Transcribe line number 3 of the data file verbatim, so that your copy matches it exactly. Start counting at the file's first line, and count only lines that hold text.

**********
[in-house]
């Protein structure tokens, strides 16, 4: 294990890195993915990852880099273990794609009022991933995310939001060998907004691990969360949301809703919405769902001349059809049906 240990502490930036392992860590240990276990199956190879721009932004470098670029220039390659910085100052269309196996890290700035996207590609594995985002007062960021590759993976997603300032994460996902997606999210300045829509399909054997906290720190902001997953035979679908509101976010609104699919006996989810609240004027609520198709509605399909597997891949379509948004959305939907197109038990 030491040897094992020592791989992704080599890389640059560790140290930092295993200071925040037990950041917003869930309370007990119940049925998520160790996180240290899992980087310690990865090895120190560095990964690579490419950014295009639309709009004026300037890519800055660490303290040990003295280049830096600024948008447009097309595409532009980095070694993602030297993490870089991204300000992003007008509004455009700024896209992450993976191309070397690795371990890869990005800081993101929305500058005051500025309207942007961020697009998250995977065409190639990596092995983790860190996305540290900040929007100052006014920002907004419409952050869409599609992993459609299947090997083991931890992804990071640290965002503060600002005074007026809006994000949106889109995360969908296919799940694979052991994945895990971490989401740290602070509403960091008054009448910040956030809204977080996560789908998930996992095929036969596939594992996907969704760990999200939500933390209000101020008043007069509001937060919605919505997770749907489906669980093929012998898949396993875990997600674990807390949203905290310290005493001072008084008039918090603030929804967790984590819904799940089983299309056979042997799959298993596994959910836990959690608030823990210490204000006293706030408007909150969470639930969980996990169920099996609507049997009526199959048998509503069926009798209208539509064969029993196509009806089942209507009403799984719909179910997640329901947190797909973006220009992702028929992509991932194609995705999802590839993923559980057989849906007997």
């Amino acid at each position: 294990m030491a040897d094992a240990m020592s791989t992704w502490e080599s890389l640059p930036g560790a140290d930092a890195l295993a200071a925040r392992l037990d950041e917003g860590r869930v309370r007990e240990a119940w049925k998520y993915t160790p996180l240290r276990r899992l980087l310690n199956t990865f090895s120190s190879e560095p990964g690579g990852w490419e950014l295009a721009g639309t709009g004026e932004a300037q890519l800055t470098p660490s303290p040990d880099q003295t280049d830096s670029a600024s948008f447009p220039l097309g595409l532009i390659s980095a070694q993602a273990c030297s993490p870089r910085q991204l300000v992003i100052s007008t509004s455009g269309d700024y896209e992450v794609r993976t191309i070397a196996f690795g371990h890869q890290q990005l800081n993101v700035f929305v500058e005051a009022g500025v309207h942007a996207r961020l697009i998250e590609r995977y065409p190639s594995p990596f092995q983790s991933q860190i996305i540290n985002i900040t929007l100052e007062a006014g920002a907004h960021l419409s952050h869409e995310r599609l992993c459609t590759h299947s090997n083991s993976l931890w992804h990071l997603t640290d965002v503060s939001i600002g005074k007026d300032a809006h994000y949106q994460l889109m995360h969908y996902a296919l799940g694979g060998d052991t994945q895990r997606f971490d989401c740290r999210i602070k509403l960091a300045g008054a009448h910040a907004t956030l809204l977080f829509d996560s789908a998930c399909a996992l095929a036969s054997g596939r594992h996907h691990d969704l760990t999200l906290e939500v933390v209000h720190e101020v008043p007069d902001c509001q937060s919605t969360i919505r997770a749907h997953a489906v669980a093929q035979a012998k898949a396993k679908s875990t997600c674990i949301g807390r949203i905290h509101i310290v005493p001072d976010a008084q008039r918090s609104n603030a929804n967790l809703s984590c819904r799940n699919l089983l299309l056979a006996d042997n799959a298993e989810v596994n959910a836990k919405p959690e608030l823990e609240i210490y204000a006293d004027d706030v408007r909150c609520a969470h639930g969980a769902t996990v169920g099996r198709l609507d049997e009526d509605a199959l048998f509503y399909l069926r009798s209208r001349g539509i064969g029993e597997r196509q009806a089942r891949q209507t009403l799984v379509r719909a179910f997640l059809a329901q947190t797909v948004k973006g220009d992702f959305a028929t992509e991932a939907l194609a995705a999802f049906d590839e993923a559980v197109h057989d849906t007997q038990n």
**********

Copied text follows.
């Amino acid at each position: 294990m030491a040897d094992a240990m020592s791989t992704w502490e080599s890389l640059p930036g560790a140290d930092a890195l295993a200071a925040r392992l037990d950041e917003g860590r869930v309370r007990e240990a119940w049925k998520y993915t160790p996180l240290r276990r899992l980087l310690n199956t990865f090895s120190s190879e560095p990964g690579g990852w490419e950014l295009a721009g639309t709009g004026e932004a300037q890519l800055t470098p660490s303290p040990d880099q003295t280049d830096s670029a600024s948008f447009p220039l097309g595409l532009i390659s980095a070694q993602a273990c030297s993490p870089r910085q991204l300000v992003i100052s007008t509004s455009g269309d700024y896209e992450v794609r993976t191309i070397a196996f690795g371990h890869q890290q990005l800081n993101v700035f929305v500058e005051a009022g500025v309207h942007a996207r961020l697009i998250e590609r995977y065409p190639s594995p990596f092995q983790s991933q860190i996305i540290n985002i900040t929007l100052e007062a006014g920002a907004h960021l419409s952050h869409e995310r599609l992993c459609t590759h299947s090997n083991s993976l931890w992804h990071l997603t640290d965002v503060s939001i600002g005074k007026d300032a809006h994000y949106q994460l889109m995360h969908y996902a296919l799940g694979g060998d052991t994945q895990r997606f971490d989401c740290r999210i602070k509403l960091a300045g008054a009448h910040a907004t956030l809204l977080f829509d996560s789908a998930c399909a996992l095929a036969s054997g596939r594992h996907h691990d969704l760990t999200l906290e939500v933390v209000h720190e101020v008043p007069d902001c509001q937060s919605t969360i919505r997770a749907h997953a489906v669980a093929q035979a012998k898949a396993k679908s875990t997600c674990i949301g807390r949203i905290h509101i310290v005493p001072d976010a008084q008039r918090s609104n603030a929804n967790l809703s984590c819904r799940n699919l089983l299309l056979a006996d042997n799959a298993e989810v596994n959910a836990k919405p959690e608030l823990e609240i210490y204000a006293d004027d706030v408007r909150c609520a969470h639930g969980a769902t996990v169920g099996r198709l609507d049997e009526d509605a199959l048998f509503y399909l069926r009798s209208r001349g539509i064969g029993e597997r196509q009806a089942r891949q209507t009403l799984v379509r719909a179910f997640l059809a329901q947190t797909v948004k973006g220009d992702f959305a028929t992509e991932a939907l194609a995705a999802f049906d590839e993923a559980v197109h057989d849906t007997q038990n």